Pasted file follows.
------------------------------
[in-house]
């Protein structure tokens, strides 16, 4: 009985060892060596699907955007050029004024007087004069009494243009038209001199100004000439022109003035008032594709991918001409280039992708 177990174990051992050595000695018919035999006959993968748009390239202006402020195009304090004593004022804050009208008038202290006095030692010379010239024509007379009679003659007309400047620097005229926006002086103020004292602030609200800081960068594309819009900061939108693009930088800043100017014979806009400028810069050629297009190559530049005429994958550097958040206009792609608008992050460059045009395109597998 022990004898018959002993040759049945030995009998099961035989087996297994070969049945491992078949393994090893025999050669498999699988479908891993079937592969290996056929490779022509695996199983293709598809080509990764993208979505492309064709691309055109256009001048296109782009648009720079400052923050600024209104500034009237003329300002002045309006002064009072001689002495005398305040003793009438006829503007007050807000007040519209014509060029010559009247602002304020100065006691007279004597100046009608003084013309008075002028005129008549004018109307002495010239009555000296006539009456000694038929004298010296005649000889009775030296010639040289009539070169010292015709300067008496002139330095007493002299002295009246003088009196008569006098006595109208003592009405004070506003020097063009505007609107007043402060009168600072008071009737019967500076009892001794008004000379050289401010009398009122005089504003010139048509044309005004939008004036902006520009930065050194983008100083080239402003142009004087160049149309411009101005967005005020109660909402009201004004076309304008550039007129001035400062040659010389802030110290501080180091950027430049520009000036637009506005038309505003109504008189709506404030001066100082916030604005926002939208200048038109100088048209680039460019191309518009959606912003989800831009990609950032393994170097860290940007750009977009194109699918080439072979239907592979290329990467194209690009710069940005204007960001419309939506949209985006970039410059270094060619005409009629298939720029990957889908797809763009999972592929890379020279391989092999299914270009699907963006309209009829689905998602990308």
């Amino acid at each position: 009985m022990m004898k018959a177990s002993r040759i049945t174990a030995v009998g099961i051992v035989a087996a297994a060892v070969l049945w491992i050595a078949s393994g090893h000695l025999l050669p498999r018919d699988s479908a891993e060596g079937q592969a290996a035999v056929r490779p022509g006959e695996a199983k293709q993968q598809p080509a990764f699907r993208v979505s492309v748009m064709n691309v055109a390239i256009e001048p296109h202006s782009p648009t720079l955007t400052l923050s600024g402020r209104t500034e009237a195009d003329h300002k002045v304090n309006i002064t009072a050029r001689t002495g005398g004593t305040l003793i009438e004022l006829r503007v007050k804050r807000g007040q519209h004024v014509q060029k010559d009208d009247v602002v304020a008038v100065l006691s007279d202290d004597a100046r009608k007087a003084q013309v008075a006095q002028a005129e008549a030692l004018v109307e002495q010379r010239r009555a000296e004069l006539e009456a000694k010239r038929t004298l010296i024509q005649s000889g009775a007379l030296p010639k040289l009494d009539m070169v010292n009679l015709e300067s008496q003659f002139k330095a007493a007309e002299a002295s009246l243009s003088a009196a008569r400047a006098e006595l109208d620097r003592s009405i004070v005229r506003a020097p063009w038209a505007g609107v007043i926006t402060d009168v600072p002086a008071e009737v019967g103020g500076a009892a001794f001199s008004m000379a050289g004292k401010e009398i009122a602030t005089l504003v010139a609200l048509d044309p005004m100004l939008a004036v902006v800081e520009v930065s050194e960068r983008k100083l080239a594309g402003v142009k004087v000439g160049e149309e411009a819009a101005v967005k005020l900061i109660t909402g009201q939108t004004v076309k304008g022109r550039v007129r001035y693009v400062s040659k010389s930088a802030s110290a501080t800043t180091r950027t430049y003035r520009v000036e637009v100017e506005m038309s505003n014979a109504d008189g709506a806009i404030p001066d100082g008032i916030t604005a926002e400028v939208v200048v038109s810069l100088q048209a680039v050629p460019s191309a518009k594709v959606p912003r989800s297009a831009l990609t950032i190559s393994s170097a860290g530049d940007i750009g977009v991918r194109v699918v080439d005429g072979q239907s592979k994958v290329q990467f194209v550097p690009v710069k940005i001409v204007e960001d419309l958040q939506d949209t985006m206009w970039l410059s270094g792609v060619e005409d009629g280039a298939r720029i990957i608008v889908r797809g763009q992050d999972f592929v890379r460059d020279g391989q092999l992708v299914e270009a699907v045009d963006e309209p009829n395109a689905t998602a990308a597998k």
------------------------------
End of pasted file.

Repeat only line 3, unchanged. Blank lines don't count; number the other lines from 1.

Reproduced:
């Amino acid at each position: 009985m022990m004898k018959a177990s002993r040759i049945t174990a030995v009998g099961i051992v035989a087996a297994a060892v070969l049945w491992i050595a078949s393994g090893h000695l025999l050669p498999r018919d699988s479908a891993e060596g079937q592969a290996a035999v056929r490779p022509g006959e695996a199983k293709q993968q598809p080509a990764f699907r993208v979505s492309v748009m064709n691309v055109a390239i256009e001048p296109h202006s782009p648009t720079l955007t400052l923050s600024g402020r209104t500034e009237a195009d003329h300002k002045v304090n309006i002064t009072a050029r001689t002495g005398g004593t305040l003793i009438e004022l006829r503007v007050k804050r807000g007040q519209h004024v014509q060029k010559d009208d009247v602002v304020a008038v100065l006691s007279d202290d004597a100046r009608k007087a003084q013309v008075a006095q002028a005129e008549a030692l004018v109307e002495q010379r010239r009555a000296e004069l006539e009456a000694k010239r038929t004298l010296i024509q005649s000889g009775a007379l030296p010639k040289l009494d009539m070169v010292n009679l015709e300067s008496q003659f002139k330095a007493a007309e002299a002295s009246l243009s003088a009196a008569r400047a006098e006595l109208d620097r003592s009405i004070v005229r506003a020097p063009w038209a505007g609107v007043i926006t402060d009168v600072p002086a008071e009737v019967g103020g500076a009892a001794f001199s008004m000379a050289g004292k401010e009398i009122a602030t005089l504003v010139a609200l048509d044309p005004m100004l939008a004036v902006v800081e520009v930065s050194e960068r983008k100083l080239a594309g402003v142009k004087v000439g160049e149309e411009a819009a101005v967005k005020l900061i109660t909402g009201q939108t004004v076309k304008g022109r550039v007129r001035y693009v400062s040659k010389s930088a802030s110290a501080t800043t180091r950027t430049y003035r520009v000036e637009v100017e506005m038309s505003n014979a109504d008189g709506a806009i404030p001066d100082g008032i916030t604005a926002e400028v939208v200048v038109s810069l100088q048209a680039v050629p460019s191309a518009k594709v959606p912003r989800s297009a831009l990609t950032i190559s393994s170097a860290g530049d940007i750009g977009v991918r194109v699918v080439d005429g072979q239907s592979k994958v290329q990467f194209v550097p690009v710069k940005i001409v204007e960001d419309l958040q939506d949209t985006m206009w970039l410059s270094g792609v060619e005409d009629g280039a298939r720029i990957i608008v889908r797809g763009q992050d999972f592929v890379r460059d020279g391989q092999l992708v299914e270009a699907v045009d963006e309209p009829n395109a689905t998602a990308a597998k």